A few years ago we were getting ready to have VBS and we asked Dr. John Fortner to come and help prep our adults with a theological understanding of the story we were going to work on—the Joseph narrative. One of the best insights for me that came out of that story was how the Joseph story really fits into the larger narrative of the patriarchs, and particularly into the story of Jacob.
For most of Jacob’s life, he is an absolute control freak, scheming for control over virtually everyone in his life. He lies cheats and steals his way to the top. Even though God appears to him, and promises to be with him, he seems to believe that life would be much better if he (Jacob) were in control, and he consistently resists God’s initiative.
Now, I think most people would see and agree with that. Unfortunately, we tend to atomize the text—we separate out the stories of the Bible into individual tales, and lose the intergenerational narrative that Genesis (and the rest of scripture) is telling. When we do that we lose some insights—for instance, the significance of the Joseph saga.
The Joseph saga is not just about how things worked out for Joseph. It’s about how things worked out for Jacob. It’s about how things worked out for God’s people. See, the Joseph story is really just a long stretch within the story of Jacob—it’s the definitive blow to Jacob’s mentality that he is in charge. He can’t manipulate God. He can’t micromanage the promise of God. It seems like he’s in control until Joseph (he thinks) dies. That concept completely rocks Jacob’s world, and since he’s not in control, he basically gives up on life and waits to die. He seems to think God has abandoned him.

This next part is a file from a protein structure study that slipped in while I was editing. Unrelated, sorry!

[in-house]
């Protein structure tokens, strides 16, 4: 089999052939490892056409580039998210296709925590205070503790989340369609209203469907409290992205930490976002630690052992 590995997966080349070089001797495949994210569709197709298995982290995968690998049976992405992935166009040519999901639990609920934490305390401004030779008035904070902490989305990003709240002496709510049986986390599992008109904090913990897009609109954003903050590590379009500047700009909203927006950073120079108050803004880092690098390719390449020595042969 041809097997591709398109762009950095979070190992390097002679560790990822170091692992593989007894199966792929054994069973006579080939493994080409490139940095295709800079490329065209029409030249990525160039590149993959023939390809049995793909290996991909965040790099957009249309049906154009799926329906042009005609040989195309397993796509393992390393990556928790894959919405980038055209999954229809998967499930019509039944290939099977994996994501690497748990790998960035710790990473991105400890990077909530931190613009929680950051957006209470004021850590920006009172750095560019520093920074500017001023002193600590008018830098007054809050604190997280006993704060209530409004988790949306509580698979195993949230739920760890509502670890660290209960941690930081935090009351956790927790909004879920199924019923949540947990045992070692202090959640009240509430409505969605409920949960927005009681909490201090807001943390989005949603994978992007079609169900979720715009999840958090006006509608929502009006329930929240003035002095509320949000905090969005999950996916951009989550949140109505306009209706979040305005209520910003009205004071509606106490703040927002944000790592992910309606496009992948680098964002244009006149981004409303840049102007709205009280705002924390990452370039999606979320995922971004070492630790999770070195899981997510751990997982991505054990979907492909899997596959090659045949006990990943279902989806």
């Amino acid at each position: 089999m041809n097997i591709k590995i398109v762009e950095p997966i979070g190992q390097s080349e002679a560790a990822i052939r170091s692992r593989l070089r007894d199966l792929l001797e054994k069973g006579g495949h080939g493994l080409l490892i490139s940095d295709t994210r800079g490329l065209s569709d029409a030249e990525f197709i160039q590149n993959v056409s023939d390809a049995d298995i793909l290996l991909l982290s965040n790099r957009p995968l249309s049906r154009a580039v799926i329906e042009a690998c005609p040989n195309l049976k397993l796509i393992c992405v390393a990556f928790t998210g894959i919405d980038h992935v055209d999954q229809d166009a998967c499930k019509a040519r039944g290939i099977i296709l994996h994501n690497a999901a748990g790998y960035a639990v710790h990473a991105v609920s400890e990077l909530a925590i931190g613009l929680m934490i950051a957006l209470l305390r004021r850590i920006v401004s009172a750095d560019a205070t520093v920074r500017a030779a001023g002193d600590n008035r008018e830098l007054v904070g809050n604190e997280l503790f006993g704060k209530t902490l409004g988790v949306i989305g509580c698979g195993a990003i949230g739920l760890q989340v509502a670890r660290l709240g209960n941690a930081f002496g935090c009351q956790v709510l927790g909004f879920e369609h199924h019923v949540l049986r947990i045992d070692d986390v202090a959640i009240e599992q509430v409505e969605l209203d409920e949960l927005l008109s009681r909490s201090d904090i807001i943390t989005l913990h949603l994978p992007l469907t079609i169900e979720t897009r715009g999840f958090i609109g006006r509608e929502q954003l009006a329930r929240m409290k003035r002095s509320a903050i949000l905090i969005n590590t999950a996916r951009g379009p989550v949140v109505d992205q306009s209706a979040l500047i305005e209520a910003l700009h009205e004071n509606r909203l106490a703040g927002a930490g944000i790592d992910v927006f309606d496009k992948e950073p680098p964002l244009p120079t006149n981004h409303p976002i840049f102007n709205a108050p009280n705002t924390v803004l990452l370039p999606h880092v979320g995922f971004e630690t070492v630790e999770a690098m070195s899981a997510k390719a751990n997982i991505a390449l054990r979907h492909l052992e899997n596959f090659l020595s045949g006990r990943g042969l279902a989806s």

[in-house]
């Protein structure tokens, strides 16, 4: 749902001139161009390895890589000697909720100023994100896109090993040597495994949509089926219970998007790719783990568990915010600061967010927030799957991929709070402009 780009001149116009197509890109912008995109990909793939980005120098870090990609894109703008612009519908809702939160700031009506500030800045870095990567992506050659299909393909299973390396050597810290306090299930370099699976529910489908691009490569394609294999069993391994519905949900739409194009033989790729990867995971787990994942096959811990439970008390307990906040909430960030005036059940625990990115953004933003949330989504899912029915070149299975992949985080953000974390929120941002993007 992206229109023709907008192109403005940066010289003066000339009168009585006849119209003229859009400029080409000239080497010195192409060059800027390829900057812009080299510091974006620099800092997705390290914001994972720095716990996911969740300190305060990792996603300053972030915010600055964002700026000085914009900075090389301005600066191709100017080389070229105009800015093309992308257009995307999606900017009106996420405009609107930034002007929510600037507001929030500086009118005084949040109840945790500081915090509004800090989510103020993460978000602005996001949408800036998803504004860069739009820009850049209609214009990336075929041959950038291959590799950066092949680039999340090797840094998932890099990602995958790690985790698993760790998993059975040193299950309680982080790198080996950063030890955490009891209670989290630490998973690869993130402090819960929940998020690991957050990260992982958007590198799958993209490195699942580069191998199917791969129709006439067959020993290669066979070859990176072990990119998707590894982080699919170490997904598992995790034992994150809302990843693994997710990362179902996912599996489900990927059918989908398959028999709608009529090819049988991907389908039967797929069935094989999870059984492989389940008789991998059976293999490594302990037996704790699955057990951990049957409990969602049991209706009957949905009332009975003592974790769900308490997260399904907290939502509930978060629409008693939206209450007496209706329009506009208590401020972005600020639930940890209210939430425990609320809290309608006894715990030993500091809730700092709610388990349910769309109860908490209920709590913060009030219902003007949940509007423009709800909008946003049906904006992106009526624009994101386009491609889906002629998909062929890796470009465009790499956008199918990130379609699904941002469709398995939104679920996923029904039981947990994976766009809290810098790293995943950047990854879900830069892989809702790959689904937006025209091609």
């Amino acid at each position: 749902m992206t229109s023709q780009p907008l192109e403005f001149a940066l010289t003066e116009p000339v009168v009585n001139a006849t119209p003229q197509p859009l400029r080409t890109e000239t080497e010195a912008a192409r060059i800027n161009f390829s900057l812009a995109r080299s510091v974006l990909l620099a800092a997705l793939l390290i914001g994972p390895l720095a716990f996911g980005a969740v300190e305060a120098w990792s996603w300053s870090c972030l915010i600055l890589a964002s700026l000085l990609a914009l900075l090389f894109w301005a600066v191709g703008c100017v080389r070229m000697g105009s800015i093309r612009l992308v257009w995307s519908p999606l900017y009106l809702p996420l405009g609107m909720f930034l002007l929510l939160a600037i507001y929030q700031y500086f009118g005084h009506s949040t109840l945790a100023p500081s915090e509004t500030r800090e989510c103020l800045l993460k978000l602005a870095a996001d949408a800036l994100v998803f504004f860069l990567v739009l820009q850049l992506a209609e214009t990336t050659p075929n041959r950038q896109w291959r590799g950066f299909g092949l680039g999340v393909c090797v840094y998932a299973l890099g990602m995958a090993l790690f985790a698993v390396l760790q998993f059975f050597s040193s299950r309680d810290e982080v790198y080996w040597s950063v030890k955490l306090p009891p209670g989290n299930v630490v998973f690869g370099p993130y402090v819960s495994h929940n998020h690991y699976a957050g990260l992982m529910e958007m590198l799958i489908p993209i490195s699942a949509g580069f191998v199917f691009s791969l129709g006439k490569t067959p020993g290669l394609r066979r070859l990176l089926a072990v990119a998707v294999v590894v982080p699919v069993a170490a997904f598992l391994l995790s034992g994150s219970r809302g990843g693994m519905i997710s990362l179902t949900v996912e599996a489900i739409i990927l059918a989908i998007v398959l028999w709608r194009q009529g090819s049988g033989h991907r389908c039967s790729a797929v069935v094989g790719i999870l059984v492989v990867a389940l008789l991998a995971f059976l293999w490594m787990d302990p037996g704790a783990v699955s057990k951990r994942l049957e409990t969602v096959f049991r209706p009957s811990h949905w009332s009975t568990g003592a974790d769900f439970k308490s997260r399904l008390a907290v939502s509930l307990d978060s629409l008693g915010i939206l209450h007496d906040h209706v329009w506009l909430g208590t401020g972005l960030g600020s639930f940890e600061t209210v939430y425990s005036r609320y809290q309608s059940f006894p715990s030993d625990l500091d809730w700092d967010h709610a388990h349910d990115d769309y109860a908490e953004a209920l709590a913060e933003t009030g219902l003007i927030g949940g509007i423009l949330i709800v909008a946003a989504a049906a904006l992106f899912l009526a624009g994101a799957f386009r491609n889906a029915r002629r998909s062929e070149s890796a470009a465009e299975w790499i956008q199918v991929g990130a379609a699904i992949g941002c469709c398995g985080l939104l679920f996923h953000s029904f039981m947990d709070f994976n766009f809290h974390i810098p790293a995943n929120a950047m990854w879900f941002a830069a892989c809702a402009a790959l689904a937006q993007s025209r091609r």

However, after he learns Joseph is alive, Jacob has another theophany, where God appears to him, reassures him that he is still with him, after all this time. Jacob turns loose of all the control, and it seems to me like he actually reinterprets his life through that insight. Now he can (for the first time!) tell Joseph about the promise of God. (Joseph will later tell the rest of the brothers.) Now he can refer to God as the one who “has been my shepherd all my life to this day.” Jacob can finally affirm the promise of God and the continual working of God, even in light of his own impending death! Reading Genesis 48 with this insight has been a powerful adjustment to the way I’ve read the Joseph saga before, and indeed the way I see my own life.
Think about the deeper lesson here about reading the scriptures: Anytime we read a text, we need to remember to pull back and see it from a perspective of the broader story of the mission of God. Each story is unique and important on its own terms, but becomes even more incredible when viewed in terms of a longer context. Reading a text like the Joseph saga with a missional perspective allows us to pick up different layers of what’s happening in the moment of the text as well as how that text contributes to (or complicates) the larger story of God and the world.
It’s not just Joseph’s story. It’s not even Jacob’s story. It certainly isn’t simply my story. These are all moments in God’s story.It's not just Joseph's story. It's not even Jacob's story. It isn't my story. These are moments in God's story. Click To Tweet